Utah Boy Fatally Shot Himself with Mini Toy Cannon

Robby Ostberg was pronounced dead at his home with major head injuries


 
 

| Wednesday, January 25, 2012


WEST VALLEY CITY, Utah (AP) — Family members and former classmates said they're still in shock after a 14-year-old Utah boy fatally shot himself with a miniature toy cannon earlier this week.

The day after Robby Ostberg was pronounced dead at his Tremonton home with major head injuries, Lucille Hertel described her grandson as shy and mechanically gifted.

"He was one of these kids who was very mechanically inclined. He could fix any lawn mower, almost any motor," she told the Deseret News. "He never got into trouble. He wasn't a troublemaker or anything."

Tremonton police said Ostberg was playing with the toy in his living room about 7:30 a.m. Monday when the cannon went off. The boy was struck in the face and was pronounced dead at the scene.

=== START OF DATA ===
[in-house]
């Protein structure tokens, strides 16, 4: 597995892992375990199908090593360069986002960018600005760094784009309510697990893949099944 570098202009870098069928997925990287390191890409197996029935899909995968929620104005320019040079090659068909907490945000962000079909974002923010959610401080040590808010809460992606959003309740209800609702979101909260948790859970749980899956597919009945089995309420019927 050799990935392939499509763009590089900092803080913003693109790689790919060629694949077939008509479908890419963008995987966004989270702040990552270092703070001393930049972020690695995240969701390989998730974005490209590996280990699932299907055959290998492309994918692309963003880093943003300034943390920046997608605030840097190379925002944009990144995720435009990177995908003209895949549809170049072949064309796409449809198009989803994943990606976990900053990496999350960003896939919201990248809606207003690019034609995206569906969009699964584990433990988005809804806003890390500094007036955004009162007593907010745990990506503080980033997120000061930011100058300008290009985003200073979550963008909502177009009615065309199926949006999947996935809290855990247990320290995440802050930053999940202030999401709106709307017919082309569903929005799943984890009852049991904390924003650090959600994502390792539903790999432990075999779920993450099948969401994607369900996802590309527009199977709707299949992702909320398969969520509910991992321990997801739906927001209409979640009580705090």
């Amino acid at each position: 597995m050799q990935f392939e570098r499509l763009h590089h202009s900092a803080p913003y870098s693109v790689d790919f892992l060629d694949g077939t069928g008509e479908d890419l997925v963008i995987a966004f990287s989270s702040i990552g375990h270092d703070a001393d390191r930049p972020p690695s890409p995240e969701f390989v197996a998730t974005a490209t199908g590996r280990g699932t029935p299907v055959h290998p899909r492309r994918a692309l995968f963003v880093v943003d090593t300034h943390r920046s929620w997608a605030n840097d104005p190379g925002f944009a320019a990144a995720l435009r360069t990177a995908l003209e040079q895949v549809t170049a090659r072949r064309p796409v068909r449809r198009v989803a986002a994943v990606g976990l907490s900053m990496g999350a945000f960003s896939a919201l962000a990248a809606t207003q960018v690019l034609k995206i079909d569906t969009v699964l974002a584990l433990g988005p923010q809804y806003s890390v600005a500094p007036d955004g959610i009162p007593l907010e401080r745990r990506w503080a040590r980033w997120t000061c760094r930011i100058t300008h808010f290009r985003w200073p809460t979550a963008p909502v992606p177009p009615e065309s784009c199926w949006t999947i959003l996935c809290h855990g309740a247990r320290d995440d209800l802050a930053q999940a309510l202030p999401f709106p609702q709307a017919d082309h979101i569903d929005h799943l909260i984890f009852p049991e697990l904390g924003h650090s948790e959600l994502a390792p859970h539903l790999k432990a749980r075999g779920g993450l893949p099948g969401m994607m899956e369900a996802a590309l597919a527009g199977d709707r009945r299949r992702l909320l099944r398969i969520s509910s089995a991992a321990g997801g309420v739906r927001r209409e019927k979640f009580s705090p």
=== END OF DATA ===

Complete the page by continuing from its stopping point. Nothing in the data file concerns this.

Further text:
Authorities haven't released detailed information about what kind of projectile hit Ostberg, but Hertel said her grandson sometimes wrapped gunpowder in tin foil and fired it a few feet away with the cannon.

The toy is described as an 18th century replica with a 6-inch metal barrel and a wooden base. Authorities said it had no built-in firing mechanism and was meant to be purely decorative. Hertel said a neighbor gave it to the boy several years ago.

The boy's father didn't know Ostberg had access to gunpowder, Hertel said.

"It was an accident that shouldn't have happened," she said Tuesday. "It was just a toy."

A small group of ninth-graders, dressed in their Sunday best, gathered Tuesday at Bear River Middle School in Garland to show respect for their former classmate.

Principal Eldon Petersen told the Standard-Examiner of Ogden that Ostberg had fallen behind in his schoolwork in late 2010 due to health issues and was taken off the rolls in March 2011. He didn't re-enroll this school year, and Petersen was unsure whether the boy was being home-schooled.

Classmates described him as a boy who could fix anything, who tended to be shy in large groups, and who wouldn't retaliate against students who made fun of him.

"If someone dissed on him, he would take it as a compliment," said Caitelin Olive. "He treated everyone with respect."

A funeral is scheduled for Friday.



Copyright 2013 The Associated Press. All rights reserved. This material may not be published, broadcast, rewritten or redistributed.


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